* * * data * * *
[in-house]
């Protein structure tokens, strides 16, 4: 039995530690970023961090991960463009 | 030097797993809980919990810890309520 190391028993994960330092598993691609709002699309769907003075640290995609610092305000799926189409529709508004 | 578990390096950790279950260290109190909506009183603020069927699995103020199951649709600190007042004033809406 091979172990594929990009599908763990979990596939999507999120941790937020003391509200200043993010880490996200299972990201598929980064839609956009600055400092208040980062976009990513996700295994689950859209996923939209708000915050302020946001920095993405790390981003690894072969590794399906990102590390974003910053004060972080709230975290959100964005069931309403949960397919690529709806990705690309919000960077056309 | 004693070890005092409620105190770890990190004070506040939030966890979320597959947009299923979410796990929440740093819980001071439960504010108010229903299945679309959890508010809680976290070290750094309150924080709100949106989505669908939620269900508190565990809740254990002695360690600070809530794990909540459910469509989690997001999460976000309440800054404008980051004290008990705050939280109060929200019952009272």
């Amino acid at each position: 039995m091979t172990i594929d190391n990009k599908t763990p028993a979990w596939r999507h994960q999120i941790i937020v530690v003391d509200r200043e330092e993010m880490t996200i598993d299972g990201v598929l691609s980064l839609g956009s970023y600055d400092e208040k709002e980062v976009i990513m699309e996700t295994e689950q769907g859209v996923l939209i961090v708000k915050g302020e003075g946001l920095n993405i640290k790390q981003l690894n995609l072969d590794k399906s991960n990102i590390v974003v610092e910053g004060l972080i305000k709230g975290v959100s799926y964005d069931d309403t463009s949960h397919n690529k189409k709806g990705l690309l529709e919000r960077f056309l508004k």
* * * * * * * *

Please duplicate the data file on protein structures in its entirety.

[in-house]
């Protein structure tokens, strides 16, 4: 039995530690970023961090991960463009 | 030097797993809980919990810890309520 190391028993994960330092598993691609709002699309769907003075640290995609610092305000799926189409529709508004 | 578990390096950790279950260290109190909506009183603020069927699995103020199951649709600190007042004033809406 091979172990594929990009599908763990979990596939999507999120941790937020003391509200200043993010880490996200299972990201598929980064839609956009600055400092208040980062976009990513996700295994689950859209996923939209708000915050302020946001920095993405790390981003690894072969590794399906990102590390974003910053004060972080709230975290959100964005069931309403949960397919690529709806990705690309919000960077056309 | 004693070890005092409620105190770890990190004070506040939030966890979320597959947009299923979410796990929440740093819980001071439960504010108010229903299945679309959890508010809680976290070290750094309150924080709100949106989505669908939620269900508190565990809740254990002695360690600070809530794990909540459910469509989690997001999460976000309440800054404008980051004290008990705050939280109060929200019952009272």
């Amino acid at each position: 039995m091979t172990i594929d190391n990009k599908t763990p028993a979990w596939r999507h994960q999120i941790i937020v530690v003391d509200r200043e330092e993010m880490t996200i598993d299972g990201v598929l691609s980064l839609g956009s970023y600055d400092e208040k709002e980062v976009i990513m699309e996700t295994e689950q769907g859209v996923l939209i961090v708000k915050g302020e003075g946001l920095n993405i640290k790390q981003l690894n995609l072969d590794k399906s991960n990102i590390v974003v610092e910053g004060l972080i305000k709230g975290v959100s799926y964005d069931d309403t463009s949960h397919n690529k189409k709806g990705l690309l529709e919000r960077f056309l508004k």